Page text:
Snapper said any penalty should also directly go toward public safety.
Two successful gas discovery wells announced by Shell Wednesday are in north-central Pennsylvania, further east than the area that has been considered the sweet spot of the Utica Shale play, FuelFix reports.
In a notice filed in the Federal Register Friday, the Environmental Protection Agency said it won’t decide until February whether to block work on Alaska’s Pebble Mine, giving itself more time to review the extensive public comments it has received, The Hill reports.
Environment and Public Works Committee chair Sen. Barbara Boxer, D-Calif., has weighed in on the negotiations over new chemical safety legislation, raising GOP hackles by making public a draft being worked on by ranking Republican Sen. David Vitter of Louisiana along with her critique of it and her own proposal, E&E reports.
Rob Merrifield, the man who’ll be Alberta's next envoy in Washington, told The Globe and Mail in an interview that an oil train disaster similar to the destructive derailment in Lac-Megantic would finally force U.S. officials into approving the Keystone XL pipeline.
Shares in TransCanada, the company behind Keystone XL, have increased 70 percent in the six years the project has been stalled – that’s one of the points Bloomberg Businessweek notes as it looks back over the history of the proposed pipeline.
Ahead of the summit next week in New York, more than 1,400 organizations have been planning for a People’s Climate March Sunday that will be the largest protest on the issue in history, to include the famous and the powerful like U.N. Secretary General Ban Ki-moon, Rolling Stone reports.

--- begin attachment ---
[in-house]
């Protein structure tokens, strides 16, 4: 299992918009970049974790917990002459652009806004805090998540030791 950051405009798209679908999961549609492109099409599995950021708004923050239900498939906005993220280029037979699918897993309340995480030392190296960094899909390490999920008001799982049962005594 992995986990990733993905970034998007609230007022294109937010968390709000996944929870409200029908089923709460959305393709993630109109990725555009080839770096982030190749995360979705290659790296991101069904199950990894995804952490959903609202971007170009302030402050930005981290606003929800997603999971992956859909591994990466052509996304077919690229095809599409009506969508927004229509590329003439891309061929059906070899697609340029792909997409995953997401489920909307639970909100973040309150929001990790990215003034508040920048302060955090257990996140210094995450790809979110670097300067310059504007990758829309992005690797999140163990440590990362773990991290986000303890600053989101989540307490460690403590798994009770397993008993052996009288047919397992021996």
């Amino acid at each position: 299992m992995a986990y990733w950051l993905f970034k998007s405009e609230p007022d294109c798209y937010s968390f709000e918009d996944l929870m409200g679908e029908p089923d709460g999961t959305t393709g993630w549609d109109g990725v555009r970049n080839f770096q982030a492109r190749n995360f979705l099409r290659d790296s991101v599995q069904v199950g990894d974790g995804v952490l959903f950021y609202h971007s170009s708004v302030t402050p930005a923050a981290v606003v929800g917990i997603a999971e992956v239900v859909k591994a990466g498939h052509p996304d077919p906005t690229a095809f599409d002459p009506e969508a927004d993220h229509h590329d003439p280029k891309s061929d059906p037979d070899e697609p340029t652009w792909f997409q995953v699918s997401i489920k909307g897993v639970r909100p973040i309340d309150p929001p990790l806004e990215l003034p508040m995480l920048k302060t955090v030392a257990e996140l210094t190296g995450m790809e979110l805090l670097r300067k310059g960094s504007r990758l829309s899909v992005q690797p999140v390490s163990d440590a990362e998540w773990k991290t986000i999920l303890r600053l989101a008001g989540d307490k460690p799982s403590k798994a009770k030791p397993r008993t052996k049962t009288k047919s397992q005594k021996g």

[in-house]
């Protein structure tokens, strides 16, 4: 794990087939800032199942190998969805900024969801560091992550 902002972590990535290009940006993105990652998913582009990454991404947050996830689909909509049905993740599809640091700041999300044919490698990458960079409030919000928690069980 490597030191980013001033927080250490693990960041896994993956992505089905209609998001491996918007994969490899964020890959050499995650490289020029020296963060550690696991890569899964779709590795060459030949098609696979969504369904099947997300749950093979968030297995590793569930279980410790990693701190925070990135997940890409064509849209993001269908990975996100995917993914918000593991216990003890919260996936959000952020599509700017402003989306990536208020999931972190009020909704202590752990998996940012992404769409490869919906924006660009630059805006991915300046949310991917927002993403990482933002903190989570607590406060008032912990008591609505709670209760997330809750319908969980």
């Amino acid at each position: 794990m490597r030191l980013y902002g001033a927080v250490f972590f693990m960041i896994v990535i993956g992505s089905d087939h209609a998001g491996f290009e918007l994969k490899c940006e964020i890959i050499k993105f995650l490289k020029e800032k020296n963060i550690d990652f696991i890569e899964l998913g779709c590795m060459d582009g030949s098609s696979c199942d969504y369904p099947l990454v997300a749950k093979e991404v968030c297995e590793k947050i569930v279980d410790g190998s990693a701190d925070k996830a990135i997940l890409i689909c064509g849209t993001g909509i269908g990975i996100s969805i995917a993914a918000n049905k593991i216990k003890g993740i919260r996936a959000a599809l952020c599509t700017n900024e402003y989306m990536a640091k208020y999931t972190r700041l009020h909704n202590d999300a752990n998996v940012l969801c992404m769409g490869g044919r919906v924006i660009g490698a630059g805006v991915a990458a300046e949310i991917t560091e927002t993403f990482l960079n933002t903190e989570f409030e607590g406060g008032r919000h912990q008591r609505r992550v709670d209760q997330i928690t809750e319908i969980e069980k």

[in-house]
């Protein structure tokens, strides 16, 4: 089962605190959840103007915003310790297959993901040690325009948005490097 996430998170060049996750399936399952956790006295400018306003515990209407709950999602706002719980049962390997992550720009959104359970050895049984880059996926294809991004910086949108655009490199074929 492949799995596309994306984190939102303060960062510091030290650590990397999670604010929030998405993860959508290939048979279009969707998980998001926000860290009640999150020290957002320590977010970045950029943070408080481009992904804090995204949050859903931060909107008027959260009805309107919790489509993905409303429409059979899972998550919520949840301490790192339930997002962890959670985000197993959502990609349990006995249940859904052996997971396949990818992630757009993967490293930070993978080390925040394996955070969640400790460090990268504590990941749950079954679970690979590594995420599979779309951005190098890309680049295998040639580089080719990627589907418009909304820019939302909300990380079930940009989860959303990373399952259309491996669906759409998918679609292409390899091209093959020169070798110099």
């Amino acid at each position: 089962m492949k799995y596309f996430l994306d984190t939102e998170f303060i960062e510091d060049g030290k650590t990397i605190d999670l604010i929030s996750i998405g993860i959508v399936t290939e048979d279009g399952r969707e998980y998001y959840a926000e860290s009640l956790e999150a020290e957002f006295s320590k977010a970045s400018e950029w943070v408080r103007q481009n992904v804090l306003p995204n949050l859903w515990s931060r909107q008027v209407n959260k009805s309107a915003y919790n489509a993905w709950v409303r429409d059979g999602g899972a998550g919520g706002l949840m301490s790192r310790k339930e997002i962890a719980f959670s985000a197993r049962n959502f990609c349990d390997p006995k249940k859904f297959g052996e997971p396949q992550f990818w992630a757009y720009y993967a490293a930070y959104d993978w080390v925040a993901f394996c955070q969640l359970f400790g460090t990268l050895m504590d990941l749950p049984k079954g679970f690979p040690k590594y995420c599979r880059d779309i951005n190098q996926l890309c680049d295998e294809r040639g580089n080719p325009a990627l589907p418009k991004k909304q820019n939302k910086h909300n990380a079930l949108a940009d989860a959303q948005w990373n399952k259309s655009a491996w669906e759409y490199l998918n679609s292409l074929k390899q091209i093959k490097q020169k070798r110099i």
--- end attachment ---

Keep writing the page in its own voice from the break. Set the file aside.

Preliminary reports blamed the radiation leak at the Waste Isolation Pilot Plant in New Mexico on a single ruptured barrel that came from Los Alamos National Laboratory, but Joe Franco, who manages the Department of Energy’s field office in Carlsbad, told a public meeting that there may have been a problem with plutonium contamination from a second container, Reuters reports.
Rising inventories and a dollar gaining on the expectations of an interest rate hike pressured oil prices Friday. West Texas Intermediate crude for October delivery fell 66 cents to $92.41 on the Nymex but ended the week slightly higher, while in London November Brent settled up 69 cents to $98.39, an increase of 1.3 percent on the week, Bloomberg reports.
German giant Siemens AG is likely to edge out rival bidder Sulzer of Switzerland to take over Texas oil equipment-maker Dresser-Rand, as it’s preparing a cash offer topping $6 billion, people familiar with the situation told The Wall Street Journal.
Ethanol assessments were at their lowest point in more than four years Thursday after an Energy Information Administration report indicating supplies hit an 18-month high of 18.8 million barrels the week ending Sept. 12, Platts reports.
The Scottish “no” vote on independence – which was welcomed by Royal Dutch Shell's CEO – lifts the burden of uncertainty from oil companies, leaving them clear to focus on how to get more out of declining North Sea oilfields, Platts reports.